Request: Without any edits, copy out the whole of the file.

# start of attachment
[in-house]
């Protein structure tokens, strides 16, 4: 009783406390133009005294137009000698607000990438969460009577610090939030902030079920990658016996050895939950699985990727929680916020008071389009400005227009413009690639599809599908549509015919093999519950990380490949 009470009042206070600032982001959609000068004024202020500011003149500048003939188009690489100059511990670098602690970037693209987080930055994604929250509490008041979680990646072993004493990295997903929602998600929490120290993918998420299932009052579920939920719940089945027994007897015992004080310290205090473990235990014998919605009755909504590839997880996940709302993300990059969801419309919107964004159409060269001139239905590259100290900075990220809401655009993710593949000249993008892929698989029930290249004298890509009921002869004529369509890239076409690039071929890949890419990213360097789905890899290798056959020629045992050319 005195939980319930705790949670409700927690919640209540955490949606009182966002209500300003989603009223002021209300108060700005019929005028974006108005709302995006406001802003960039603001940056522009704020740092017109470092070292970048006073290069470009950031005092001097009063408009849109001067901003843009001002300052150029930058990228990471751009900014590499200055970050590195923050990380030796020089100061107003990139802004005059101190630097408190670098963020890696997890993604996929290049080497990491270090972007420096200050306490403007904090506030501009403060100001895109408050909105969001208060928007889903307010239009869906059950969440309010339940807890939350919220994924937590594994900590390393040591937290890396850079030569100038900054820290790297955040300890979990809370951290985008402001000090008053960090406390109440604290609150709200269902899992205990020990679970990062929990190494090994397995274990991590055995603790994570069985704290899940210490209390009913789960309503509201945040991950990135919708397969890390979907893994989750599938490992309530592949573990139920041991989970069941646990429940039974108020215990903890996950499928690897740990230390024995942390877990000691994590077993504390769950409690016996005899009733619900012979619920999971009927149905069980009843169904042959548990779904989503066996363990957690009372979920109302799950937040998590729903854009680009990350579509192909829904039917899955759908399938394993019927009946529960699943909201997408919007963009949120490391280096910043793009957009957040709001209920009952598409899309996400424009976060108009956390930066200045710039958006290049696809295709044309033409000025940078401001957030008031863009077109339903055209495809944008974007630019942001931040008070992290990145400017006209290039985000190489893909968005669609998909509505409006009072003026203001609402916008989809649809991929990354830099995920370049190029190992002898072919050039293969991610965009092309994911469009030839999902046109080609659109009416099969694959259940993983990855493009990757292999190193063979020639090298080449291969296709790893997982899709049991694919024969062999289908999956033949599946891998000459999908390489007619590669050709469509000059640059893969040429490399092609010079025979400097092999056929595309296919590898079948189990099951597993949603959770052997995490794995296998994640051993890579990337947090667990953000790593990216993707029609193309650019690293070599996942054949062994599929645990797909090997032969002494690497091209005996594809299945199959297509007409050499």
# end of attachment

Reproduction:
[in-house]
């Protein structure tokens, strides 16, 4: 009783406390133009005294137009000698607000990438969460009577610090939030902030079920990658016996050895939950699985990727929680916020008071389009400005227009413009690639599809599908549509015919093999519950990380490949 009470009042206070600032982001959609000068004024202020500011003149500048003939188009690489100059511990670098602690970037693209987080930055994604929250509490008041979680990646072993004493990295997903929602998600929490120290993918998420299932009052579920939920719940089945027994007897015992004080310290205090473990235990014998919605009755909504590839997880996940709302993300990059969801419309919107964004159409060269001139239905590259100290900075990220809401655009993710593949000249993008892929698989029930290249004298890509009921002869004529369509890239076409690039071929890949890419990213360097789905890899290798056959020629045992050319 005195939980319930705790949670409700927690919640209540955490949606009182966002209500300003989603009223002021209300108060700005019929005028974006108005709302995006406001802003960039603001940056522009704020740092017109470092070292970048006073290069470009950031005092001097009063408009849109001067901003843009001002300052150029930058990228990471751009900014590499200055970050590195923050990380030796020089100061107003990139802004005059101190630097408190670098963020890696997890993604996929290049080497990491270090972007420096200050306490403007904090506030501009403060100001895109408050909105969001208060928007889903307010239009869906059950969440309010339940807890939350919220994924937590594994900590390393040591937290890396850079030569100038900054820290790297955040300890979990809370951290985008402001000090008053960090406390109440604290609150709200269902899992205990020990679970990062929990190494090994397995274990991590055995603790994570069985704290899940210490209390009913789960309503509201945040991950990135919708397969890390979907893994989750599938490992309530592949573990139920041991989970069941646990429940039974108020215990903890996950499928690897740990230390024995942390877990000691994590077993504390769950409690016996005899009733619900012979619920999971009927149905069980009843169904042959548990779904989503066996363990957690009372979920109302799950937040998590729903854009680009990350579509192909829904039917899955759908399938394993019927009946529960699943909201997408919007963009949120490391280096910043793009957009957040709001209920009952598409899309996400424009976060108009956390930066200045710039958006290049696809295709044309033409000025940078401001957030008031863009077109339903055209495809944008974007630019942001931040008070992290990145400017006209290039985000190489893909968005669609998909509505409006009072003026203001609402916008989809649809991929990354830099995920370049190029190992002898072919050039293969991610965009092309994911469009030839999902046109080609659109009416099969694959259940993983990855493009990757292999190193063979020639090298080449291969296709790893997982899709049991694919024969062999289908999956033949599946891998000459999908390489007619590669050709469509000059640059893969040429490399092609010079025979400097092999056929595309296919590898079948189990099951597993949603959770052997995490794995296998994640051993890579990337947090667990953000790593990216993707029609193309650019690293070599996942054949062994599929645990797909090997032969002494690497091209005996594809299945199959297509007409050499």